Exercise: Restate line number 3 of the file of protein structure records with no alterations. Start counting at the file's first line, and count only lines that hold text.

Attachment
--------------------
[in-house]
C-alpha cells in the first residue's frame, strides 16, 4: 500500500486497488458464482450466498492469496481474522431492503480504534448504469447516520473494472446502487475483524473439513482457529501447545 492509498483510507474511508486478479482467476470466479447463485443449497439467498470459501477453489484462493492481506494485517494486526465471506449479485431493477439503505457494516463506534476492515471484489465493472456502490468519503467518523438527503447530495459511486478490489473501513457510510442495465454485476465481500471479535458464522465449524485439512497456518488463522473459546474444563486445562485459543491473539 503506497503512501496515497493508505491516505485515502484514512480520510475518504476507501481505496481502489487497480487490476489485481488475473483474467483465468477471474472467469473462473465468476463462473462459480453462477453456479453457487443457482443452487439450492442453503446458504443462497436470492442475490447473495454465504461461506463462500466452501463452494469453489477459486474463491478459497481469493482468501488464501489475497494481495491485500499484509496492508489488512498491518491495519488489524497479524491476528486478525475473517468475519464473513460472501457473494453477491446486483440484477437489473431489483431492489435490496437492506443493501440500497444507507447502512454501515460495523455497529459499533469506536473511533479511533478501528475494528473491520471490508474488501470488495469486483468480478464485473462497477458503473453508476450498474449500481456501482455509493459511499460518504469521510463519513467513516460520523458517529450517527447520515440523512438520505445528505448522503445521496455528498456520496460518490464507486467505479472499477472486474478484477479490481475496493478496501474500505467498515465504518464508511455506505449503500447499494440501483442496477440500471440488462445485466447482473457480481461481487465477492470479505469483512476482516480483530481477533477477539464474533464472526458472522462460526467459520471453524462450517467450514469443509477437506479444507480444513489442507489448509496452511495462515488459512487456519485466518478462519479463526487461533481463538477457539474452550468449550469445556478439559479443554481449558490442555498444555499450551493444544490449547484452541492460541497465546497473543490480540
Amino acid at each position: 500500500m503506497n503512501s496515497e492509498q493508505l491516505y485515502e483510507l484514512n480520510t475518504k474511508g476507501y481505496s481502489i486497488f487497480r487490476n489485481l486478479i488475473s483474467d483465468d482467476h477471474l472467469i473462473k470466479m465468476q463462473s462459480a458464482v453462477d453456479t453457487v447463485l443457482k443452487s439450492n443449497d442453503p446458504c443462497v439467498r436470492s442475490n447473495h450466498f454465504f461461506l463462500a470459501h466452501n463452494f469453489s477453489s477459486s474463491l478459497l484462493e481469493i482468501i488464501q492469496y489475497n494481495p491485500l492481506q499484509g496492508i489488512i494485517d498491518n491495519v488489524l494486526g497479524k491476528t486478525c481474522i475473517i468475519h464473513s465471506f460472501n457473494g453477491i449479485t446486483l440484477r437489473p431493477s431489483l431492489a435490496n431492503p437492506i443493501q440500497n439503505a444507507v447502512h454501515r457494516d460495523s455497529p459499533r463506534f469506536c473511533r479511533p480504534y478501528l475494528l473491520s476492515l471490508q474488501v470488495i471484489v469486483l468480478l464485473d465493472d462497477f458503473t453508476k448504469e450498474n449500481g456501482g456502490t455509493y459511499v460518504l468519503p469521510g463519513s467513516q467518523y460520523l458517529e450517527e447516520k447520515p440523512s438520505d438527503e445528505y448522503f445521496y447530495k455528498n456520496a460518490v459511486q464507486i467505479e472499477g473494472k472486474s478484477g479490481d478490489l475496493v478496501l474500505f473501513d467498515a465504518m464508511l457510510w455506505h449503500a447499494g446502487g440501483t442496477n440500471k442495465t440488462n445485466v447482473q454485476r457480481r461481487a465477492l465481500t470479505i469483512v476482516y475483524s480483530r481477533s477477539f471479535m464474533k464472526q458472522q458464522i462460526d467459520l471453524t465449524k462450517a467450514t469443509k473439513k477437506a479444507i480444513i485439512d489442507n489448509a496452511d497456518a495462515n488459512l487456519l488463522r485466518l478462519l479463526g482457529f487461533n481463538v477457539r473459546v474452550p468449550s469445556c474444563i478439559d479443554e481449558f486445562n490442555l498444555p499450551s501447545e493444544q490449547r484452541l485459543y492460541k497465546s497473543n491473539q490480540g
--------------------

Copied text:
Amino acid at each position: 500500500m503506497n503512501s496515497e492509498q493508505l491516505y485515502e483510507l484514512n480520510t475518504k474511508g476507501y481505496s481502489i486497488f487497480r487490476n489485481l486478479i488475473s483474467d483465468d482467476h477471474l472467469i473462473k470466479m465468476q463462473s462459480a458464482v453462477d453456479t453457487v447463485l443457482k443452487s439450492n443449497d442453503p446458504c443462497v439467498r436470492s442475490n447473495h450466498f454465504f461461506l463462500a470459501h466452501n463452494f469453489s477453489s477459486s474463491l478459497l484462493e481469493i482468501i488464501q492469496y489475497n494481495p491485500l492481506q499484509g496492508i489488512i494485517d498491518n491495519v488489524l494486526g497479524k491476528t486478525c481474522i475473517i468475519h464473513s465471506f460472501n457473494g453477491i449479485t446486483l440484477r437489473p431493477s431489483l431492489a435490496n431492503p437492506i443493501q440500497n439503505a444507507v447502512h454501515r457494516d460495523s455497529p459499533r463506534f469506536c473511533r479511533p480504534y478501528l475494528l473491520s476492515l471490508q474488501v470488495i471484489v469486483l468480478l464485473d465493472d462497477f458503473t453508476k448504469e450498474n449500481g456501482g456502490t455509493y459511499v460518504l468519503p469521510g463519513s467513516q467518523y460520523l458517529e450517527e447516520k447520515p440523512s438520505d438527503e445528505y448522503f445521496y447530495k455528498n456520496a460518490v459511486q464507486i467505479e472499477g473494472k472486474s478484477g479490481d478490489l475496493v478496501l474500505f473501513d467498515a465504518m464508511l457510510w455506505h449503500a447499494g446502487g440501483t442496477n440500471k442495465t440488462n445485466v447482473q454485476r457480481r461481487a465477492l465481500t470479505i469483512v476482516y475483524s480483530r481477533s477477539f471479535m464474533k464472526q458472522q458464522i462460526d467459520l471453524t465449524k462450517a467450514t469443509k473439513k477437506a479444507i480444513i485439512d489442507n489448509a496452511d497456518a495462515n488459512l487456519l488463522r485466518l478462519l479463526g482457529f487461533n481463538v477457539r473459546v474452550p468449550s469445556c474444563i478439559d479443554e481449558f486445562n490442555l498444555p499450551s501447545e493444544q490449547r484452541l485459543y492460541k497465546s497473543n491473539q490480540g